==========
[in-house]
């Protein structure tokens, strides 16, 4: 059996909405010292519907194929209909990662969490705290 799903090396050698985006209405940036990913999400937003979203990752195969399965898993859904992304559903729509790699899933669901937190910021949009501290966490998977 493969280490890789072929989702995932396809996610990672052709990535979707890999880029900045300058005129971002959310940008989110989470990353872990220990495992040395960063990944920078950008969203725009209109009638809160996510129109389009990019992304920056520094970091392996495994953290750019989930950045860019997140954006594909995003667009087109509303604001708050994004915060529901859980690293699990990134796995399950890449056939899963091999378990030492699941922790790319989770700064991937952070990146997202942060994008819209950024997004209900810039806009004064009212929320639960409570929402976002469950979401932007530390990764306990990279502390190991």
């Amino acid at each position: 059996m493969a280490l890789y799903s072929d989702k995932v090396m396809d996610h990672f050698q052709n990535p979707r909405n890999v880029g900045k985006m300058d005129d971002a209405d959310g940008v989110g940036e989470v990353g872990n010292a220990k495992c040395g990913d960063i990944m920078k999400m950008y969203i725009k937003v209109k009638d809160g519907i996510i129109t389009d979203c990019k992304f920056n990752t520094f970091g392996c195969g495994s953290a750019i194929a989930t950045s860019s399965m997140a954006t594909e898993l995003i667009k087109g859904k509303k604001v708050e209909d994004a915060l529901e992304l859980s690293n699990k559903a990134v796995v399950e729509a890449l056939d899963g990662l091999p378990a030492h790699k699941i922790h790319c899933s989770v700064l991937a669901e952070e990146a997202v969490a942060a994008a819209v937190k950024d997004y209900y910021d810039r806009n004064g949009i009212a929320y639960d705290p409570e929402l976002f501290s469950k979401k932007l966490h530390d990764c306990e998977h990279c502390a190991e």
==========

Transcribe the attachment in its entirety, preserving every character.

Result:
[in-house]
């Protein structure tokens, strides 16, 4: 059996909405010292519907194929209909990662969490705290 799903090396050698985006209405940036990913999400937003979203990752195969399965898993859904992304559903729509790699899933669901937190910021949009501290966490998977 493969280490890789072929989702995932396809996610990672052709990535979707890999880029900045300058005129971002959310940008989110989470990353872990220990495992040395960063990944920078950008969203725009209109009638809160996510129109389009990019992304920056520094970091392996495994953290750019989930950045860019997140954006594909995003667009087109509303604001708050994004915060529901859980690293699990990134796995399950890449056939899963091999378990030492699941922790790319989770700064991937952070990146997202942060994008819209950024997004209900810039806009004064009212929320639960409570929402976002469950979401932007530390990764306990990279502390190991």
């Amino acid at each position: 059996m493969a280490l890789y799903s072929d989702k995932v090396m396809d996610h990672f050698q052709n990535p979707r909405n890999v880029g900045k985006m300058d005129d971002a209405d959310g940008v989110g940036e989470v990353g872990n010292a220990k495992c040395g990913d960063i990944m920078k999400m950008y969203i725009k937003v209109k009638d809160g519907i996510i129109t389009d979203c990019k992304f920056n990752t520094f970091g392996c195969g495994s953290a750019i194929a989930t950045s860019s399965m997140a954006t594909e898993l995003i667009k087109g859904k509303k604001v708050e209909d994004a915060l529901e992304l859980s690293n699990k559903a990134v796995v399950e729509a890449l056939d899963g990662l091999p378990a030492h790699k699941i922790h790319c899933s989770v700064l991937a669901e952070e990146a997202v969490a942060a994008a819209v937190k950024d997004y209900y910021d810039r806009n004064g949009i009212a929320y639960d705290p409570e929402l976002f501290s469950k979401k932007l966490h530390d990764c306990e998977h990279c502390a190991e």